5. The AB species calculates its standard thermodynamic properties with a constant lgK reaction model implemented in ReactionThermoModelConstLgK. For each \((T,P)\) the equilibrium constant is the same. This equilibrium constant \(K_{\mathrm{AB}}\) is thus converted by the model to \(\Delta G_{\mathrm{AB}}^{\circ}\) as follows:

    \[\Delta G_{\mathrm{AB}}^{\circ}=-RT\ln K_{\mathrm{AB}}\]

    and from the definition of \(\Delta G_{\mathrm{AB}}^{\circ}\):

    \[\Delta G_{\mathrm{AB}}^{\circ}\equiv G_{\mathrm{AB}}^{\circ}-G_{\mathrm{A^{+}}}^{\circ} -G_{\mathrm{B^{-}}}^{\circ}\]

    Reaktoro will calculate \(G_{\mathrm{AB}}^{\circ}\) using:

    \[G_{\mathrm{AB}}^{\circ}=\Delta G_{\mathrm{AB}}^{\circ}+G_{\mathrm{A^{+}}}^{\circ}+ G_{\mathrm{B^{-}}}^{\circ}.\]

    This is the principle behind Reaktoro’s automated transformation of a thermodynamic model for a reaction to a standard thermodynamic model for a species.

  6. The above conversion technique can produce infinite recursion if all species are defined in terms of formation reactions. We leave the mathematical identification of this recursion for you to figure out. Just note that it would make no sense to define the formation reaction for AB in terms of A+ and B- and also define formation reactions for A+ and B- in terms of themselves and AB . Infinite recursion can be removed by assigning a standard thermodynamic model to some species, the basic/master species. For example, a constant model that sets \(G_{\mathrm{A^{+}}}^{\circ}\) and \(G_{\mathrm{B^{-}}}^{\circ}\) to zero for the basic species.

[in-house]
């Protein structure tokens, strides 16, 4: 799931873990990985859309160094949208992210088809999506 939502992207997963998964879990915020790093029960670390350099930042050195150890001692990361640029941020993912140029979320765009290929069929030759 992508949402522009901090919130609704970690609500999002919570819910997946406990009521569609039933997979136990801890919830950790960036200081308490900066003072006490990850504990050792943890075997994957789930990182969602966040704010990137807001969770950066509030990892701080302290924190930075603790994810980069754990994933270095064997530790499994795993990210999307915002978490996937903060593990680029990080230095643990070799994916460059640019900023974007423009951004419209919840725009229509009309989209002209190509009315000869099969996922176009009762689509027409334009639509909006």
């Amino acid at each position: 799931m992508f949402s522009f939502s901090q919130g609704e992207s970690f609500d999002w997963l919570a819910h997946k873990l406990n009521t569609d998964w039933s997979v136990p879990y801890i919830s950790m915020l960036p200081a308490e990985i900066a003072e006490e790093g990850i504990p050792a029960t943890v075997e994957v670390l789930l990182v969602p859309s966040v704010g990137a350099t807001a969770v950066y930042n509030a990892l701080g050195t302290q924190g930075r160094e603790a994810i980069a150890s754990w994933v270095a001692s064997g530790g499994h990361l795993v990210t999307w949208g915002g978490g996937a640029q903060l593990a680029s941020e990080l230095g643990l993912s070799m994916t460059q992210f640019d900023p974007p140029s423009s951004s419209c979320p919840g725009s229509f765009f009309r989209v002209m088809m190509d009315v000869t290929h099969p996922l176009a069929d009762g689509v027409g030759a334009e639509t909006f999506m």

Note

The above convention of formation reactions is only necessary when providing the means to calculate standard thermodynamic properties for a species. When modeling chemical kinetics, Reaktoro has no absolute imposition on how you define your reactions!

Let us now proceed with our chemical equilibrium calculation. We’ve saved this database file locally, with file name db-fictious-simple.yml, which is used next:

from reaktoro import *

db = Database.fromFile("db-fictitious-simple.yml")

gases = GaseousPhase("A+ B- AB")

system = ChemicalSystem(db, gases)

state = ChemicalState(system)
state.temperature(25.0, "celsius")
state.pressure(1.0, "bar")
state.set("AB", 1.0, "mol")

print("INITIAL STATE")
print(state)

equilibrate(state)

print("FINAL STATE")
print(state)
INITIAL STATE
+-----------------+--------+------+
| Property        |  Value | Unit |
+-----------------+--------+------+
| Temperature     | 298.15 |    K |
| Pressure        | 100000 |   Pa |
| Charge:         |      0 |  mol |
| Element Amount: |        |      |
| :: A            |      1 |  mol |
| :: B            |      1 |  mol |
| Species Amount: |        |      |
| :: A+           |  1e-16 |  mol |
| :: B-           |  1e-16 |  mol |
| :: AB           |      1 |  mol |
+-----------------+--------+------+
FINAL STATE
+-----------------+-----------+------+
| Property        |     Value | Unit |
+-----------------+-----------+------+
| Temperature     |    298.15 |    K |
| Pressure        |    100000 |   Pa |